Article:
• DangerousBiz says:

      I’m not sure how long it would take you to *totally* get used to the smell… but I think after the first few hours you start to forget about it a little bit.

  14. Aaron says:

    Love the photos, especially the adventures ones. Remember passing ZORB Rotorua, but it was closed. Got to zorb sometime! Didn’t even notice the smell after a little bit.
    Aaron recently posted..How I Roll – The ABCs of Travel

  15. Ayngelina says:

    This brings back memories from New Zealand. I spent a couple weeks in the North Island with friends and did Rotorua and zorbing in one day – so much fun.
    Ayngelina recently posted..Reader’s choice – where should I go?

    • DangerousBiz says:

      The North Island often gets overshadowed by the raw, amazing beauty of the South Island. But the North Island is pretty damn cool, too!

      I know the same people who run ZORB Rotorua have opened a zorbing operation in Tennessee, too. I really want to get down there to try it out on home soil!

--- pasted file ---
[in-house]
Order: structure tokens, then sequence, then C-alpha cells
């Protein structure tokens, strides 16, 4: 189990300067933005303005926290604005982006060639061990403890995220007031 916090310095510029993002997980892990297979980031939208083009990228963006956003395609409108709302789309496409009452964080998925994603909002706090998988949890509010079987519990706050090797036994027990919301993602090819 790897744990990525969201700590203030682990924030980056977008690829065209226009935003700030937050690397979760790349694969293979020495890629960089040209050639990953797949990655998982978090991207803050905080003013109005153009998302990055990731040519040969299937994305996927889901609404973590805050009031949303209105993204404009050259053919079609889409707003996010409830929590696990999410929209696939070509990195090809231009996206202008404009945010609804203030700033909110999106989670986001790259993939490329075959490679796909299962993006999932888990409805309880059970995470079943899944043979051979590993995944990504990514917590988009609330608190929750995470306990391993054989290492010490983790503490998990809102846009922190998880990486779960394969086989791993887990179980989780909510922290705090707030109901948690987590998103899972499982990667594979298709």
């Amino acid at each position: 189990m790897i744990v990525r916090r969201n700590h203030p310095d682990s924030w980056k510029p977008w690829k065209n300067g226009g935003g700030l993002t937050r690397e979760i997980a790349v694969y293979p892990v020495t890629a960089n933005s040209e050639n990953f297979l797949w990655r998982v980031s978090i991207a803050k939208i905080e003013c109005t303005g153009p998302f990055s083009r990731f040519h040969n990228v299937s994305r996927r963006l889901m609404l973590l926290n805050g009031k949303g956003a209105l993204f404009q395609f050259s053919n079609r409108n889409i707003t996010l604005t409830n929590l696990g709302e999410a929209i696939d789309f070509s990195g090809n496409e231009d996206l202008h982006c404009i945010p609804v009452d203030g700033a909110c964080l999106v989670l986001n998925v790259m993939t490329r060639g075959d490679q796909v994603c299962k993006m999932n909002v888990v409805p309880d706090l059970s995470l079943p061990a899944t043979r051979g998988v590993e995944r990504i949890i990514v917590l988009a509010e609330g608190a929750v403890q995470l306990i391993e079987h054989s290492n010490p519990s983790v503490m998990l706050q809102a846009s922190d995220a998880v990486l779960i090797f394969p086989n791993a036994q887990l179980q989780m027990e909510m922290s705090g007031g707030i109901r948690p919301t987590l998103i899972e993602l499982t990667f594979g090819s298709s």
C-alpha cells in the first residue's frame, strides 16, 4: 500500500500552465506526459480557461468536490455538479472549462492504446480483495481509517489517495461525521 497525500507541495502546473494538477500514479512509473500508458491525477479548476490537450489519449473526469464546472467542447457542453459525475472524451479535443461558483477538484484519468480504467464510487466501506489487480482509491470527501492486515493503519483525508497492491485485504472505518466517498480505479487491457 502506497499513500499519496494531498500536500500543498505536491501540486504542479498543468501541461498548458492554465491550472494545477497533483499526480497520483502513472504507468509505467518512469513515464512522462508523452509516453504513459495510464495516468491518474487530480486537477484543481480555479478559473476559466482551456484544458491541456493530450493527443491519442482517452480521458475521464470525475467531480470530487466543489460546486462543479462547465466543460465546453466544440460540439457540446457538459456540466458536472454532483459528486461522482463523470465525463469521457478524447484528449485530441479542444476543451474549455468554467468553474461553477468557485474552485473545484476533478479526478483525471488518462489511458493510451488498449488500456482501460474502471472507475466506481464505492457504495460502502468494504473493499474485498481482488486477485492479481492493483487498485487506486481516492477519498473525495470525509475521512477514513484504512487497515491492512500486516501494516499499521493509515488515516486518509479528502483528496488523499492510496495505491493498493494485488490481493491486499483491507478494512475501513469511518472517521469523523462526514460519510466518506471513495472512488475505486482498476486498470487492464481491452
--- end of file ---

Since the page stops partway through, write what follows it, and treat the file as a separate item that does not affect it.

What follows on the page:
16. [...] Champagne Pool (photo courtesy of Amanda Williams of A Dangerous Business) I’ve set aside almost a week to drive from Wellington to Auckland. I’m sure I will stop in Rotorua to see the geothermal features, and also a Maori cultural show, as I have heard that this is the best place to do that. I also hope to try some ‘zorbing’, another one of this ‘uniquely-Kiwi’ experiences. (See Amanda’s Rotorua post here.) [...]

  17. TheTuscan says:

    Most towns have a river or creek flowing downtown, Rotorua has boiling mud! Definitely it is impressive.
    I’ve never been there, and the first time I heard of it was while watching an episode of Australian TV-series “Underbelly”. One of the characters was from Rotorua, NZ.
    I always thought that when I had a chance to visit the North Island–at the moment I’m familiar with the Christchurch area only–I would rent a car from Auckland and drive to Rotorua. Quite childish that you want to visit a place only for having heard of it in a tv series located somewhere else, but that was enough to start my curiosity.
    What beautiful photos. The same blue sky I remember from Lake Pukaki.
    TheTuscan recently posted..Cliffs of Moher Facts and photos